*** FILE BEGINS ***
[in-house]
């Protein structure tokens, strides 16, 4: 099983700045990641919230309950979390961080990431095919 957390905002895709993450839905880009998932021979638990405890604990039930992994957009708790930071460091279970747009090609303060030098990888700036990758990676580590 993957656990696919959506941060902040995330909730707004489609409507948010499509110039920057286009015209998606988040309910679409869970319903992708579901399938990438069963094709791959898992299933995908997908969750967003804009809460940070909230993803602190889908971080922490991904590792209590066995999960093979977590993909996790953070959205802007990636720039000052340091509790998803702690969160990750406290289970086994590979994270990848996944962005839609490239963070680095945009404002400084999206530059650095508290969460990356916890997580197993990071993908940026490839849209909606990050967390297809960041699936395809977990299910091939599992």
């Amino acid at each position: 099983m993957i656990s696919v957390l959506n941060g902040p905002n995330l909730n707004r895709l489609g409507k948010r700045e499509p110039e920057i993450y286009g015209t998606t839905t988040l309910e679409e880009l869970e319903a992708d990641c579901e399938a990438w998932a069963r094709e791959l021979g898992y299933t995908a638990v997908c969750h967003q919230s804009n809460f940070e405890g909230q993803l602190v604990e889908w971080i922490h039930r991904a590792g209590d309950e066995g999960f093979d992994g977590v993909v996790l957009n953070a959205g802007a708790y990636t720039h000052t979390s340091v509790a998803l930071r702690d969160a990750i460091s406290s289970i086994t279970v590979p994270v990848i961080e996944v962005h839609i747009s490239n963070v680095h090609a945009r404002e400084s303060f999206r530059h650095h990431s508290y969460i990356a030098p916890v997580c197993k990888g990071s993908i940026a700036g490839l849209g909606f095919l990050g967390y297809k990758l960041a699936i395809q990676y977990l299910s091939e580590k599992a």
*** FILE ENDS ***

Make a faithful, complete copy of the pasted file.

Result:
[in-house]
């Protein structure tokens, strides 16, 4: 099983700045990641919230309950979390961080990431095919 957390905002895709993450839905880009998932021979638990405890604990039930992994957009708790930071460091279970747009090609303060030098990888700036990758990676580590 993957656990696919959506941060902040995330909730707004489609409507948010499509110039920057286009015209998606988040309910679409869970319903992708579901399938990438069963094709791959898992299933995908997908969750967003804009809460940070909230993803602190889908971080922490991904590792209590066995999960093979977590993909996790953070959205802007990636720039000052340091509790998803702690969160990750406290289970086994590979994270990848996944962005839609490239963070680095945009404002400084999206530059650095508290969460990356916890997580197993990071993908940026490839849209909606990050967390297809960041699936395809977990299910091939599992």
């Amino acid at each position: 099983m993957i656990s696919v957390l959506n941060g902040p905002n995330l909730n707004r895709l489609g409507k948010r700045e499509p110039e920057i993450y286009g015209t998606t839905t988040l309910e679409e880009l869970e319903a992708d990641c579901e399938a990438w998932a069963r094709e791959l021979g898992y299933t995908a638990v997908c969750h967003q919230s804009n809460f940070e405890g909230q993803l602190v604990e889908w971080i922490h039930r991904a590792g209590d309950e066995g999960f093979d992994g977590v993909v996790l957009n953070a959205g802007a708790y990636t720039h000052t979390s340091v509790a998803l930071r702690d969160a990750i460091s406290s289970i086994t279970v590979p994270v990848i961080e996944v962005h839609i747009s490239n963070v680095h090609a945009r404002e400084s303060f999206r530059h650095h990431s508290y969460i990356a030098p916890v997580c197993k990888g990071s993908i940026a700036g490839l849209g909606f095919l990050g967390y297809k990758l960041a699936i395809q990676y977990l299910s091939e580590k599992a």